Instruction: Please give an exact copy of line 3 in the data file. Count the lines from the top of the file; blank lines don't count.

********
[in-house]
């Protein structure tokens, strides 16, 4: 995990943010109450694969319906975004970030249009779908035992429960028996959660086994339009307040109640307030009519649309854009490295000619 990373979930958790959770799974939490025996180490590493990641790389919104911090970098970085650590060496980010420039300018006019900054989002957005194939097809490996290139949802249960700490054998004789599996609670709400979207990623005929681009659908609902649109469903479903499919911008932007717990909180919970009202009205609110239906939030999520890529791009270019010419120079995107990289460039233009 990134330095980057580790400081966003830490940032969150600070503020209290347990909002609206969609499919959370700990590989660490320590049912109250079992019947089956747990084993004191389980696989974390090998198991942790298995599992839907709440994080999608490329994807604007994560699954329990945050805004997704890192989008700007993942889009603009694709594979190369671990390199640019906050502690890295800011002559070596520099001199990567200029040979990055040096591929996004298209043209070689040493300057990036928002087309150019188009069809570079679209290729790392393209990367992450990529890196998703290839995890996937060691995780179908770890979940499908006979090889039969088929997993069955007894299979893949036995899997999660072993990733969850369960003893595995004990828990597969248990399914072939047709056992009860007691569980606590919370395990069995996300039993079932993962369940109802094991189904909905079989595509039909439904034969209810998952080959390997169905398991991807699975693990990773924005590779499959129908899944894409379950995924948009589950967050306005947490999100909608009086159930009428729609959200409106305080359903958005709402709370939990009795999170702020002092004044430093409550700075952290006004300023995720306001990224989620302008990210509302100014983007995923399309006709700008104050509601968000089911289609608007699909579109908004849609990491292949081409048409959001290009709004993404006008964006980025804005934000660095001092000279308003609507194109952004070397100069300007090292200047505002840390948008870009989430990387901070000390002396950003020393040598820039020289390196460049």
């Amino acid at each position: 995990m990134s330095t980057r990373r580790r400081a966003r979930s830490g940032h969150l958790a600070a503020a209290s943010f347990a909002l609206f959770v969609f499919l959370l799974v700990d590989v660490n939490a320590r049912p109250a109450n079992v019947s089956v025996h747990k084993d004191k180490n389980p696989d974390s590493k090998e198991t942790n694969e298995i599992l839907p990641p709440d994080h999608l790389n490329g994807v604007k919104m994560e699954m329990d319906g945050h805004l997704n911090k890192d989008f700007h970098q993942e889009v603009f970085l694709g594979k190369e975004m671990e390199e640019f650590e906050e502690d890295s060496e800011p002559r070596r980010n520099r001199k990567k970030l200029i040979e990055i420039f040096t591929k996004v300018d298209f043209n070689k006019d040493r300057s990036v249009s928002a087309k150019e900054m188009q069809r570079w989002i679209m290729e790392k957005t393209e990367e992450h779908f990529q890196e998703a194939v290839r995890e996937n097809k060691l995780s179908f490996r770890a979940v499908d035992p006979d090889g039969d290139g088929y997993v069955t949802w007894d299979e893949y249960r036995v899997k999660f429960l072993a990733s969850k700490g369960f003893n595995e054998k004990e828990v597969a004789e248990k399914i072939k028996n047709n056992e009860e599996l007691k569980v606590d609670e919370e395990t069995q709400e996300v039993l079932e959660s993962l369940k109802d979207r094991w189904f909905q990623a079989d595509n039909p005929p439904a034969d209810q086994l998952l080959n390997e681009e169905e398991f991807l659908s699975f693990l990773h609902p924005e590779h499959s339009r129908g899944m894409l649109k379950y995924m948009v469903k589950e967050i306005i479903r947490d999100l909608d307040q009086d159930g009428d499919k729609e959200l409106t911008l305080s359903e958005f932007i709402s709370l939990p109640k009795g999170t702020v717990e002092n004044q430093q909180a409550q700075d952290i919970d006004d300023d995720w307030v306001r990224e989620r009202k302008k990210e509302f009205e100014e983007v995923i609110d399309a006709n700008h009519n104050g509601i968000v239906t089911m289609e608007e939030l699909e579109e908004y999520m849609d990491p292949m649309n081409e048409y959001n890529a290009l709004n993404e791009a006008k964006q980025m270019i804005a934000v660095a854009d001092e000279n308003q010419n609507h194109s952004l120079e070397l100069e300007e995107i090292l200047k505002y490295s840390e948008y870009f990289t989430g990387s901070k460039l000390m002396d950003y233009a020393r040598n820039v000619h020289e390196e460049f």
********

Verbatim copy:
């Amino acid at each position: 995990m990134s330095t980057r990373r580790r400081a966003r979930s830490g940032h969150l958790a600070a503020a209290s943010f347990a909002l609206f959770v969609f499919l959370l799974v700990d590989v660490n939490a320590r049912p109250a109450n079992v019947s089956v025996h747990k084993d004191k180490n389980p696989d974390s590493k090998e198991t942790n694969e298995i599992l839907p990641p709440d994080h999608l790389n490329g994807v604007k919104m994560e699954m329990d319906g945050h805004l997704n911090k890192d989008f700007h970098q993942e889009v603009f970085l694709g594979k190369e975004m671990e390199e640019f650590e906050e502690d890295s060496e800011p002559r070596r980010n520099r001199k990567k970030l200029i040979e990055i420039f040096t591929k996004v300018d298209f043209n070689k006019d040493r300057s990036v249009s928002a087309k150019e900054m188009q069809r570079w989002i679209m290729e790392k957005t393209e990367e992450h779908f990529q890196e998703a194939v290839r995890e996937n097809k060691l995780s179908f490996r770890a979940v499908d035992p006979d090889g039969d290139g088929y997993v069955t949802w007894d299979e893949y249960r036995v899997k999660f429960l072993a990733s969850k700490g369960f003893n595995e054998k004990e828990v597969a004789e248990k399914i072939k028996n047709n056992e009860e599996l007691k569980v606590d609670e919370e395990t069995q709400e996300v039993l079932e959660s993962l369940k109802d979207r094991w189904f909905q990623a079989d595509n039909p005929p439904a034969d209810q086994l998952l080959n390997e681009e169905e398991f991807l659908s699975f693990l990773h609902p924005e590779h499959s339009r129908g899944m894409l649109k379950y995924m948009v469903k589950e967050i306005i479903r947490d999100l909608d307040q009086d159930g009428d499919k729609e959200l409106t911008l305080s359903e958005f932007i709402s709370l939990p109640k009795g999170t702020v717990e002092n004044q430093q909180a409550q700075d952290i919970d006004d300023d995720w307030v306001r990224e989620r009202k302008k990210e509302f009205e100014e983007v995923i609110d399309a006709n700008h009519n104050g509601i968000v239906t089911m289609e608007e939030l699909e579109e908004y999520m849609d990491p292949m649309n081409e048409y959001n890529a290009l709004n993404e791009a006008k964006q980025m270019i804005a934000v660095a854009d001092e000279n308003q010419n609507h194109s952004l120079e070397l100069e300007e995107i090292l200047k505002y490295s840390e948008y870009f990289t989430g990387s901070k460039l000390m002396d950003y233009a020393r040598n820039v000619h020289e390196e460049f």